Registration is required to perfect security interests in land. The specific formalities in relation to real estate depend on whether the land is registered or unregistered. There are no specific time limits in respect of registration in the Registry of Deeds or Land Registry.

    Registered land

    Security interests in registered land must be registered with the Land Registry with any ancillary documentation and a Land Registry Form 17. Different rules apply in respect of fixed and floating charges. Fixed charges must comply with the requirements prescribed under the Land Registry Rules and the 2009 Act, and must be registered at the Land Registry. Conversely, a floating charge over registered land would not be registered until it crystallises.

    Where security is being created over property by a commercial mortgage or debenture, a Form 115 should also be filed with the Land Registry. This should technically be registered with the CRO within 21 days, although this is an unsettled practice in Ireland at present and there are differing views on the requirement to register with the CRO.

    Unregistered land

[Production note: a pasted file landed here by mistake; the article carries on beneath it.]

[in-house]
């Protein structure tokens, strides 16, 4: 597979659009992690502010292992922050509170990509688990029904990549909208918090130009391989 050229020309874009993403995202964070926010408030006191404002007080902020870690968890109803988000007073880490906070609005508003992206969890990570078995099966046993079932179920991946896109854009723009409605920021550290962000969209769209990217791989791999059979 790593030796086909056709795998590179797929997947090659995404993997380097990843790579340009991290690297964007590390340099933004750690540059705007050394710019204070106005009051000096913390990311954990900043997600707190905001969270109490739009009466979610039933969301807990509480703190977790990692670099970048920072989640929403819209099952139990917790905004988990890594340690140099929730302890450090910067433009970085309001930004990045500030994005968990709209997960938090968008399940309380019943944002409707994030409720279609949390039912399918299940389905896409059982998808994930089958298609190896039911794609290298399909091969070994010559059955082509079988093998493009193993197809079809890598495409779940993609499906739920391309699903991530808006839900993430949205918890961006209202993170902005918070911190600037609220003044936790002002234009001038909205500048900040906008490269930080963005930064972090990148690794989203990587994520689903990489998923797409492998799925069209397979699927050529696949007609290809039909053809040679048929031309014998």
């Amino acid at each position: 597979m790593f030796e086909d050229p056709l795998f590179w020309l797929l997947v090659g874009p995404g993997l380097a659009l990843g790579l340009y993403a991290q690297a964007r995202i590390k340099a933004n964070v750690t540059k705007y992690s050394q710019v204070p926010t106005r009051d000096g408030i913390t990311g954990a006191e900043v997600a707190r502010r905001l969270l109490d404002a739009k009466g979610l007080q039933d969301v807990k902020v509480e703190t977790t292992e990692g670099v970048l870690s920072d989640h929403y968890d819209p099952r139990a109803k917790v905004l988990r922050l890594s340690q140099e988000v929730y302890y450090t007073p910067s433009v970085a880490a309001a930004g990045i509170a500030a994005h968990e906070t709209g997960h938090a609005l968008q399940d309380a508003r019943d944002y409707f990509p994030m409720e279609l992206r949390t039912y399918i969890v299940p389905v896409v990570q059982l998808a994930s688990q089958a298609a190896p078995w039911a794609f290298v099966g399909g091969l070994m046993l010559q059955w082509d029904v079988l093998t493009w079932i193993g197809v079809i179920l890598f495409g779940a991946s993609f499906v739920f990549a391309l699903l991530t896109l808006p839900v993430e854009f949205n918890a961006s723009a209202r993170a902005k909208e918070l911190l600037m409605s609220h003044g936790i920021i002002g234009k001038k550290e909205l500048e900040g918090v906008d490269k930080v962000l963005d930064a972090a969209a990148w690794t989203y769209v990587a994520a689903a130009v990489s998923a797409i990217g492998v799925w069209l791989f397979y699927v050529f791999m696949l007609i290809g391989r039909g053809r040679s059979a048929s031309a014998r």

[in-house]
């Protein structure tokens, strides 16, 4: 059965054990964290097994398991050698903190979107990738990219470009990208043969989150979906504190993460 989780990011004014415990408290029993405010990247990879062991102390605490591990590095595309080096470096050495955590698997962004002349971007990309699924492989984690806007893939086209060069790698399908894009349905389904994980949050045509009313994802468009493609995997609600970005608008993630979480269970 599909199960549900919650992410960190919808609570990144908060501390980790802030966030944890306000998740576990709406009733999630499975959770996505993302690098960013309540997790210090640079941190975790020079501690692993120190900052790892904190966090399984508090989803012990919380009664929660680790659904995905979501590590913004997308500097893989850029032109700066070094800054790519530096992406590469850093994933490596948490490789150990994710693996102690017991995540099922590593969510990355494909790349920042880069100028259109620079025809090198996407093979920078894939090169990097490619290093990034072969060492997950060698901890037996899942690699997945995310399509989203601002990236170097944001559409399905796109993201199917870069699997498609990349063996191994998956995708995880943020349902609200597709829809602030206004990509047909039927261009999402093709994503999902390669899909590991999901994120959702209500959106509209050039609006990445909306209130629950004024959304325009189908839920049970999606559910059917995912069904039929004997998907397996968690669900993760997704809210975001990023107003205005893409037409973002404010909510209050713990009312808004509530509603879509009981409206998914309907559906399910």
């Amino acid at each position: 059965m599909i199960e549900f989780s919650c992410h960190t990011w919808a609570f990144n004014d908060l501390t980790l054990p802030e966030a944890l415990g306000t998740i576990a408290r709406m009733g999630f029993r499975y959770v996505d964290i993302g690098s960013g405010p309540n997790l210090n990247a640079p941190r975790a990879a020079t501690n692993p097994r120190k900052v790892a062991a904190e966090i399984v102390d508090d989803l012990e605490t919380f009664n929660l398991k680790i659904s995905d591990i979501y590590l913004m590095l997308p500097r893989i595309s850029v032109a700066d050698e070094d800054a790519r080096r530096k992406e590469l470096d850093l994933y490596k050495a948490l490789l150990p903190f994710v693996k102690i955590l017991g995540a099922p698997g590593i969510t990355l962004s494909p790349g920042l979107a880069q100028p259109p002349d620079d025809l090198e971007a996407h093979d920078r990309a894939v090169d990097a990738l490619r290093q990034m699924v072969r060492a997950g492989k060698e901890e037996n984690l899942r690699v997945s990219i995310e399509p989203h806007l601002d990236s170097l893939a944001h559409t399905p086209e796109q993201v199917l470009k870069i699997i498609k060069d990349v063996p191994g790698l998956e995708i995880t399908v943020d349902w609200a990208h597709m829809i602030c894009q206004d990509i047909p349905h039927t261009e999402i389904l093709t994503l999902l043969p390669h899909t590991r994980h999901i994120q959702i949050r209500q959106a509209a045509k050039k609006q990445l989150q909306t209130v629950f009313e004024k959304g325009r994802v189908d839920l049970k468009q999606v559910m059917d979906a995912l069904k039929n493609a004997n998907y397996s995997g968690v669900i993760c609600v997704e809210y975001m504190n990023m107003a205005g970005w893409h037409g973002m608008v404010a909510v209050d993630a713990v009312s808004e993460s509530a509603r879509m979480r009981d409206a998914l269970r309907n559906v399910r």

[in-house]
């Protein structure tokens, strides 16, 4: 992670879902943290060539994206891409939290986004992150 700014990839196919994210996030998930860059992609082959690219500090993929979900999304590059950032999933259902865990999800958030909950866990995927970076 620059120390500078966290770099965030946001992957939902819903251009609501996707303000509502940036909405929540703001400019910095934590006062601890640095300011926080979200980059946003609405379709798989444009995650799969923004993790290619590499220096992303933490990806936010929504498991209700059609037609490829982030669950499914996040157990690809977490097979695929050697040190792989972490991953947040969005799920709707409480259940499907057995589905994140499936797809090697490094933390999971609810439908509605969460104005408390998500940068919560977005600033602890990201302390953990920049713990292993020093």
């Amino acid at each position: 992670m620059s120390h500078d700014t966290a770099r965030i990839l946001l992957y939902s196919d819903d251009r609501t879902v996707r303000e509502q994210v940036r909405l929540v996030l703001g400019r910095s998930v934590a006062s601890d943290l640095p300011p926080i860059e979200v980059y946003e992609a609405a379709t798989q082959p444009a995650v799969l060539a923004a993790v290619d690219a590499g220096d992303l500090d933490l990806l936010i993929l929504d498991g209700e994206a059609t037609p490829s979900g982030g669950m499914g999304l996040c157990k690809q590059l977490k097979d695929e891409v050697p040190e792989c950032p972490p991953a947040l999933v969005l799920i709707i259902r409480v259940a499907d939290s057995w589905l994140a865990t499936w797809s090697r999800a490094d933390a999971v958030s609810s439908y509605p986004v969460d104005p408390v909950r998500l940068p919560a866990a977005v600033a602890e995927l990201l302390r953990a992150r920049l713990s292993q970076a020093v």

Security interests in unregistered land must be registered with the Registry of Deeds.

    Registration requirements

    If a company creates a mortgage or charge over real estate, this must be filed with the Irish Companies Registration Office (CRO

    within 21 days of the creation of the security. This typically takes the form of Form C1 (or Form 8E in the case of a charge on property in the state created by a company incorporated outside the state).

    Tangible movable property

  3. What is considered tangible movable property in your jurisdiction? What are the most common forms of security granted over it? How are they created and perfected?

    Tangible movable property

    Tangible movable property can include trading stock (inventory), agricultural stock, goods, plant, machinery and vessels such as aircraft or ships.

    Common forms of security

    The following forms of security can be taken over tangible movable property:

    Fixed charge. A fixed charge attaches to a specific asset or class of assets on creation. Floating charge. The security will "float" over the asset and remains dormant until some further step is taken by or on behalf of the lender. This enables the borrower to deal with the asset over which the charge is created in the ordinary course of business, until the floating charge crystallises into a fixed charge. Crystallisation of a floating charge into a fixed charge takes place on the occurrence of an event specified in an automatic crystallisation clause or the borrower's insolvency. Such specified events may include the: appointment of a receiver; start of a winding-up; intervention of the chargee, when entitled so to do. Floating charges have certain weaknesses, including: